Race Reporter: Sébastien Berlier
A couple of weeks ago I signed up for the St Oliver’s Hospital 5K in Dundalk, with all the enthusiasm of a kid in a candy store – well, minus the candy part. Here’s how it all went down:
The race was on Saturday morning, September 16th at 11am. But why was I even running this race? Well, picture this: I can’t make it to the Rathfarnham race on the 24th because I have a wedding to attend in France. But I couldn’t resist pinning a race number to my Sportsworld singlet. Priorities, right? Oh, and it was also the perfect way to kickstart my training for “La Rochelle Marathon” on November 26th.
I’d been checking the weather forecast because it had been raining all week. But miracles happen, on race day, the skies decided to give us a break. Hallelujah!
Dundalk holds a special place in my heart – it was the first city I lived in when I moved to Ireland back in 2012. So, racing there felt like a pilgrimage, complete with its own brand of motivation. And let’s not forget my enthusiasm of getting a medal and a T-shirt with “Dundalk” on it. Plus, I have friends there, so it’s always a great excuse for a little trip (yes, even to Dundalk).
I arrived an hour before the race with my good friend Sébastien – yes, another one. By the way, I’ve been trying to convince him to join Sportsworld, and I promise I won’t give up. Sébastien (the other one, in case you’ve lost track) didn’t run the race, but he was a massive support and a fantastic motivator.
Being possibly the only runner from Dublin, as I arrived early I was quick to grab my race number… and the T-shirt included for the first 100 that register online. But here’s the kicker, they ran out of size S. Well, the lovely volunteer convinced me that size M would fit like a glove. Let’s just say it didn’t. It’s officially my new sleep robe.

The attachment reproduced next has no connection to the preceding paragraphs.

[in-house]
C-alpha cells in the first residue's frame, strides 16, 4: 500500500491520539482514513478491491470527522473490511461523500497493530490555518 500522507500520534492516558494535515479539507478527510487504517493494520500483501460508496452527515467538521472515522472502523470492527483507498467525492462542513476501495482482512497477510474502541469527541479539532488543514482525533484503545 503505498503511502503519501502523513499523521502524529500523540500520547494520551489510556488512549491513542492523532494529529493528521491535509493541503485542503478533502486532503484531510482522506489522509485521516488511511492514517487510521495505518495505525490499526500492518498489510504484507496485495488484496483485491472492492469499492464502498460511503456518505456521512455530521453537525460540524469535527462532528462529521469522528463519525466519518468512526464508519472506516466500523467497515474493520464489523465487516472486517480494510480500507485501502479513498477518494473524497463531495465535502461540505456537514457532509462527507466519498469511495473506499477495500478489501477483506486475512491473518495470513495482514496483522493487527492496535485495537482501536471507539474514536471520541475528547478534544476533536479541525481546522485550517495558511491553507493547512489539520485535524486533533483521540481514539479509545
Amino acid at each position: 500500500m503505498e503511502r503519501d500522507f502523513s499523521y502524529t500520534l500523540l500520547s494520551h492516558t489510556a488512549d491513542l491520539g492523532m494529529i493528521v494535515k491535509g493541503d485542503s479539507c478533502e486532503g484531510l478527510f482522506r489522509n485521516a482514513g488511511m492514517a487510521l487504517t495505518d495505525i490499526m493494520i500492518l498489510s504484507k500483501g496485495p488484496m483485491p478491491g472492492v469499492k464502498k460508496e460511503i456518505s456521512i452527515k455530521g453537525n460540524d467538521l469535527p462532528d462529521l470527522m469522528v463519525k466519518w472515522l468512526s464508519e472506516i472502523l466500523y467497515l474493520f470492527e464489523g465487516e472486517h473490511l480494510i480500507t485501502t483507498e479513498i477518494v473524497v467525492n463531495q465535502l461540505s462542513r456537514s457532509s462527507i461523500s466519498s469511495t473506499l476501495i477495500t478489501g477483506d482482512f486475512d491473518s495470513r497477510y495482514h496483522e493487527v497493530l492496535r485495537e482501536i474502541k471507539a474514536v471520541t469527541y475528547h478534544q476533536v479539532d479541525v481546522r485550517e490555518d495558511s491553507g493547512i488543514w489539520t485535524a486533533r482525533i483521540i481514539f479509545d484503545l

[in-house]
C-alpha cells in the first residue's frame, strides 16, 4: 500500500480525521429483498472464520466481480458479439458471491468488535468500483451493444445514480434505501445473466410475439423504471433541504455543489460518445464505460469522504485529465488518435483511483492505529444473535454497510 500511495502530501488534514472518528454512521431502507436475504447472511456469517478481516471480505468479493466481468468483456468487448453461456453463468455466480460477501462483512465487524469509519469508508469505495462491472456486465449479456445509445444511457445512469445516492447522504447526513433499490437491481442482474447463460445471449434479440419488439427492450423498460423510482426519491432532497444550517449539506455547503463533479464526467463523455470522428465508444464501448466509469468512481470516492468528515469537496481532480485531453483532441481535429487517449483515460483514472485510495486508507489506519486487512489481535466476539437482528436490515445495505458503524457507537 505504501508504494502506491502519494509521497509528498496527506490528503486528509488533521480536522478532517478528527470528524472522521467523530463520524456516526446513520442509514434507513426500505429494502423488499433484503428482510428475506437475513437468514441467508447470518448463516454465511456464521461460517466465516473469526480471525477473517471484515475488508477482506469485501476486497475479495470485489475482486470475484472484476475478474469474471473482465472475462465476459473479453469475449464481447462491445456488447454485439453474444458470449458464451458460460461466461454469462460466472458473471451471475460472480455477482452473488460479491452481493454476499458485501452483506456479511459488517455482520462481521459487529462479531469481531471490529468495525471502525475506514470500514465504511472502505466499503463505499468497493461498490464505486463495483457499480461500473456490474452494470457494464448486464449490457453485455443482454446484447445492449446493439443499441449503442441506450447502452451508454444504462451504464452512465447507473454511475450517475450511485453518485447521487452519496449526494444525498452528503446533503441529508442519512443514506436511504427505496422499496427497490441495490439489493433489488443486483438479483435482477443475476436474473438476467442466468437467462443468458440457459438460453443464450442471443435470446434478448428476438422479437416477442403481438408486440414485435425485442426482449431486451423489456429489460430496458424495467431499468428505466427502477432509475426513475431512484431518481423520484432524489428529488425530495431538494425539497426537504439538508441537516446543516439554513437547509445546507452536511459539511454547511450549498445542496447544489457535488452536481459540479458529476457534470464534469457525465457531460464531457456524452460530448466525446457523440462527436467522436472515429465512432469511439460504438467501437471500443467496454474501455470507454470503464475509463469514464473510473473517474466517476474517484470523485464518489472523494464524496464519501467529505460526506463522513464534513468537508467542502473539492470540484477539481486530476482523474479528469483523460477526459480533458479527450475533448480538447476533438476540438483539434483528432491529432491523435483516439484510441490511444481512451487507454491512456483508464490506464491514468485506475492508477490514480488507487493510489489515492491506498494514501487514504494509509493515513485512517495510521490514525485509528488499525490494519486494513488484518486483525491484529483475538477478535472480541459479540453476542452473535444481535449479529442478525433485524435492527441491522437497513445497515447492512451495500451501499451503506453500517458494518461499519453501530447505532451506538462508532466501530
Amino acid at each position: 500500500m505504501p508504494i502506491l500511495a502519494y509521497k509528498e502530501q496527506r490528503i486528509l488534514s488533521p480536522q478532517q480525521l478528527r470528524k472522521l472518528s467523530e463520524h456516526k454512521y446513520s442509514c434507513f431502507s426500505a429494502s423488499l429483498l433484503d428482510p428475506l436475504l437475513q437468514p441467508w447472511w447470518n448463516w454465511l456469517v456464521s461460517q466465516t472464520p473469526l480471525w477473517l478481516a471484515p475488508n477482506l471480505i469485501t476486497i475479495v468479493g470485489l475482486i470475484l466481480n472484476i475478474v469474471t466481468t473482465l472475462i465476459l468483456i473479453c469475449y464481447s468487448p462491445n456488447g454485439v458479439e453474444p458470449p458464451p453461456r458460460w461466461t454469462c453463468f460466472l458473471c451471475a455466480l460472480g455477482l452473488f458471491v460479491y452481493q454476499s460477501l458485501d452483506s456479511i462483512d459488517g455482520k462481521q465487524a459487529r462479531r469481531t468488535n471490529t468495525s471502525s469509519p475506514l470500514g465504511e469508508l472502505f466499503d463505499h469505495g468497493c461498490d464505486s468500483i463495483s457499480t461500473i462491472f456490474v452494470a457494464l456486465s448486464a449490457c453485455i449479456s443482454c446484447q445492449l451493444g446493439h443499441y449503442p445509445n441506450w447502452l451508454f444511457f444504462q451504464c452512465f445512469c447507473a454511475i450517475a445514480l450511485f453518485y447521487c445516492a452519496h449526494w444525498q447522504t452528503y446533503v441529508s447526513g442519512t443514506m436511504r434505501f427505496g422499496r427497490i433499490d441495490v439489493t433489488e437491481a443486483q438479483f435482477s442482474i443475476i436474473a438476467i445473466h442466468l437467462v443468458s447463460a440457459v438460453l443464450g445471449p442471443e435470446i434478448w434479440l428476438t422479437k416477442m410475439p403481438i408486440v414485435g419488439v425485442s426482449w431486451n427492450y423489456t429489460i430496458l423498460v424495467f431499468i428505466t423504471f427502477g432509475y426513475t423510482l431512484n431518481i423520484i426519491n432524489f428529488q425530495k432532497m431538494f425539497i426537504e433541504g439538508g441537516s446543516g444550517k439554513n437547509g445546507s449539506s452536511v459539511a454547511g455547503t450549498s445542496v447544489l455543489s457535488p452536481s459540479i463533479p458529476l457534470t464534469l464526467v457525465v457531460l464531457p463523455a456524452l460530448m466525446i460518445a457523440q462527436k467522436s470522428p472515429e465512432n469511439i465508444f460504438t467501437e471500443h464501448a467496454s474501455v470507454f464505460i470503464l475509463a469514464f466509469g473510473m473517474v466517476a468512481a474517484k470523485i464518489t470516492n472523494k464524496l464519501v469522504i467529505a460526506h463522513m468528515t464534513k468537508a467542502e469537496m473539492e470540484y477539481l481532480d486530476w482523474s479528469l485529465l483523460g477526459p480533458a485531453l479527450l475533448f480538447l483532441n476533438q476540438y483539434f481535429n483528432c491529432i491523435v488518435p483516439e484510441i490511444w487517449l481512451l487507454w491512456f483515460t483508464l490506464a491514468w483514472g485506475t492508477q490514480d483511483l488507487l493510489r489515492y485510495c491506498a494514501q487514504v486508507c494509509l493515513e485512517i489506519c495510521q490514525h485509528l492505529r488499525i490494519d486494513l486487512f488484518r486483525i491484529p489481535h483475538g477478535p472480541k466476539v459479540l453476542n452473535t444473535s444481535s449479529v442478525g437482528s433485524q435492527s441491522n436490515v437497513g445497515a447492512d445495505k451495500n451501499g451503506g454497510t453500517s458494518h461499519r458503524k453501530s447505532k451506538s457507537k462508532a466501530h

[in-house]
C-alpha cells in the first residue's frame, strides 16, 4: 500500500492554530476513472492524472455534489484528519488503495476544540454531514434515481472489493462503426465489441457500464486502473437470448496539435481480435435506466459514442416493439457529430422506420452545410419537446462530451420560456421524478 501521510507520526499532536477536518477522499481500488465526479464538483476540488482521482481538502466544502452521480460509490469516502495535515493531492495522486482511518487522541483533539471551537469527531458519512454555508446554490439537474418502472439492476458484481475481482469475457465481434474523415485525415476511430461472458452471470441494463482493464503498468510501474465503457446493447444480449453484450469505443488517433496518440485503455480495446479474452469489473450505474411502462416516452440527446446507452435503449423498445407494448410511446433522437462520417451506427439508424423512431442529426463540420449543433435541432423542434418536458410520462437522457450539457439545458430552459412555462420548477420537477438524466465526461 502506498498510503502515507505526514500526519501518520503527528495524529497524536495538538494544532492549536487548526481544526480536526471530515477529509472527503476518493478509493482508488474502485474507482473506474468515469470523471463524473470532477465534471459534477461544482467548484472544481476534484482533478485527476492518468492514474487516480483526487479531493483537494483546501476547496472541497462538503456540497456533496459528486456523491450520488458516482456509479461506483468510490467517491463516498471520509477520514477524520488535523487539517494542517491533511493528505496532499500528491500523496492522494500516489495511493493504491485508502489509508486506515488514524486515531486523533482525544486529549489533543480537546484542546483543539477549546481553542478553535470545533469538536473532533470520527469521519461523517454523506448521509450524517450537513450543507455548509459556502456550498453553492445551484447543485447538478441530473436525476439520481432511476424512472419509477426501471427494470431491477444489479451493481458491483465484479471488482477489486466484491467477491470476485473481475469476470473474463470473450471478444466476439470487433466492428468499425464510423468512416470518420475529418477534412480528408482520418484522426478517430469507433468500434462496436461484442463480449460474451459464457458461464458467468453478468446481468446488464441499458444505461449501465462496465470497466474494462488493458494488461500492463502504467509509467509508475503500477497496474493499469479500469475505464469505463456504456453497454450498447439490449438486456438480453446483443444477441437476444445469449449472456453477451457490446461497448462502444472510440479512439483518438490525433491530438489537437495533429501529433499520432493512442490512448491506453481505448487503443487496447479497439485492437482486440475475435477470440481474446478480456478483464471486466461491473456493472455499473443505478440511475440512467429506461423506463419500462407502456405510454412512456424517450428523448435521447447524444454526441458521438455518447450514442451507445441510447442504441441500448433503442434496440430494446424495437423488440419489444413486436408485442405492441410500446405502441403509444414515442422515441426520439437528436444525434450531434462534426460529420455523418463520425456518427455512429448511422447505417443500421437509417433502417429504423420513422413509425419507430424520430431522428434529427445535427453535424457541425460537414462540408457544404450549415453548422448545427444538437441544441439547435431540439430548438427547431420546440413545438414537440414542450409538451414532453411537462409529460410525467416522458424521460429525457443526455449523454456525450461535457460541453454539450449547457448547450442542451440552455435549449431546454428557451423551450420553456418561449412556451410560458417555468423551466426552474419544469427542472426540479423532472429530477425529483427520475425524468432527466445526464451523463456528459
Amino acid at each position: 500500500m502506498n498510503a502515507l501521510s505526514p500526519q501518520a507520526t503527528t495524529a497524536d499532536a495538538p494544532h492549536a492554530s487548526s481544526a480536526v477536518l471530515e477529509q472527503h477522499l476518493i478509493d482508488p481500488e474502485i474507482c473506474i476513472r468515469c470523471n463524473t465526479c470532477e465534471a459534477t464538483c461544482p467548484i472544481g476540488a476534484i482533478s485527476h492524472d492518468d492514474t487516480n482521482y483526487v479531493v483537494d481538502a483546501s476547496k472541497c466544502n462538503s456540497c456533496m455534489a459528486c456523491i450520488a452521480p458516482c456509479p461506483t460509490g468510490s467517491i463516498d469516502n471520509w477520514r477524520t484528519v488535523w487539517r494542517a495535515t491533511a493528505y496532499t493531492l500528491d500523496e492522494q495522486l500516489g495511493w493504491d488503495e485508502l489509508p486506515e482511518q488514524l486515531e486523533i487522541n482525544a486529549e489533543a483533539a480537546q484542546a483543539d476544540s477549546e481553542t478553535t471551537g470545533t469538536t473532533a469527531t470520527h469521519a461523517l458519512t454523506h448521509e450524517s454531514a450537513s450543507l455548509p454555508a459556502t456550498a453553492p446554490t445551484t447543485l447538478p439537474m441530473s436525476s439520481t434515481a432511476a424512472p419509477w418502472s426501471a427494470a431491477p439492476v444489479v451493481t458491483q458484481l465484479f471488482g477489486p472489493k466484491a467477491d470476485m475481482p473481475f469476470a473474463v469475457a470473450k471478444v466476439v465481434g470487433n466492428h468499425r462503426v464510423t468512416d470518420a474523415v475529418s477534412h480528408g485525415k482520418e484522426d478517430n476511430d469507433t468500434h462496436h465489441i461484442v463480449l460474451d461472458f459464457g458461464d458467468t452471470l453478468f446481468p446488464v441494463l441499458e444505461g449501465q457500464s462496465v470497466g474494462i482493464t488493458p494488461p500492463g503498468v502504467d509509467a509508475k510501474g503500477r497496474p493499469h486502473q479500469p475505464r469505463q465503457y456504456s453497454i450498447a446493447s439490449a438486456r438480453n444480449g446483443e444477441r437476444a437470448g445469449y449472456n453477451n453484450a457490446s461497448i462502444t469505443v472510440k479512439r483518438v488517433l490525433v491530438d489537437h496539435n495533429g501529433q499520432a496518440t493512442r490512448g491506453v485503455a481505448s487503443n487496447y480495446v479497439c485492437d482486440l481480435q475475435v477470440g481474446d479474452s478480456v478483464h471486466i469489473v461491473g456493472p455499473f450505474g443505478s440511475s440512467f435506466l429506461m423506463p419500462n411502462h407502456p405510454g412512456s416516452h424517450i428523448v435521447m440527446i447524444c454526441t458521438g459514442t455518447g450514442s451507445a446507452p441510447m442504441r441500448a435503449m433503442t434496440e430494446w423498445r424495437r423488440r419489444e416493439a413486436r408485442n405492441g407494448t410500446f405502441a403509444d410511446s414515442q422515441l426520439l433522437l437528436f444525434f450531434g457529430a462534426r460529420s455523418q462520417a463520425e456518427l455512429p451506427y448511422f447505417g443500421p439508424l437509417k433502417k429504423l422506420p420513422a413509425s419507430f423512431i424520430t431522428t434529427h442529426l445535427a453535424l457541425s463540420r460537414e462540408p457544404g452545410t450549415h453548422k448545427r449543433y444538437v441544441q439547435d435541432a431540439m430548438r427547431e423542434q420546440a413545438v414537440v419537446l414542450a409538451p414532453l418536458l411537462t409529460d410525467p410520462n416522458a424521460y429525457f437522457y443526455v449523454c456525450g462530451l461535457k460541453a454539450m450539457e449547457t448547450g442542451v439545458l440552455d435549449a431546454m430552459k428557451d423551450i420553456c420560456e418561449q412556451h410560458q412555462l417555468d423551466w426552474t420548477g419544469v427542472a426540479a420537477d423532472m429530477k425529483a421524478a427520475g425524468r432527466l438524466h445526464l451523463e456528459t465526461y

Just before the race, my trusty Polar watch decided it was update time – 30 seconds before the start, naturally. It froze for 25 long seconds. But 5 seconds before the gun, it magically came back to life.
I had a chuckle at the starting line when the organizer asked if we knew the route. “Take the 2nd left, then take the greenway, go to the left at the roundabout etc.” But to be fair, the race was actually well organized. Volunteers were posted at every corner of the route, and distance signs were posted at every kilometer. I even did a double-take when I spotted a water station at the halfway mark – pretty fancy for a 5K, right?
Not many spectators along the way, but I wasn’t bothered. I was laser-focused on keeping my pace consistent. Those grueling Tuesday 8 X 800 meters interval sessions were finally making sense.
As soon as I passed the halfway point, my legs started reminding me that I was venturing into unknown territory pace for a 5K. But hey, I couldn’t back down now. We’ve all been there, right? Convincing ourselves that the pain is all in our heads, just a tiny bit of torture before the glorious finish line. The 3rd place was too far ahead, and the 5th place was way behind.
With less than 1 kilometer to go now, my legs felt like they were encased in concrete, but there was nothing to chase but a good time.
I crossed the finish line utterly knackered. My time? 18’12”, just shy of the podium. I smashed my previous PB (18’59” two months ago) by a whopping 47 seconds!
After the race, I treated myself to some much-needed indulgences. I went all in with a couple of “Celebration” sweets, a cupcake, a black coffee (no milk, no sugar – I’m a purist, you know) and good sharing moments with my Dundalk mates.
So there you have it, a wild adventure in County Louth, filled with personal best, T-shirt size mishaps, friendship and a watch that couldn’t resist a last-minute update. Running always has its surprises, doesn’t it? Until next time, keep those feet pounding the pavement and the laughter flowing!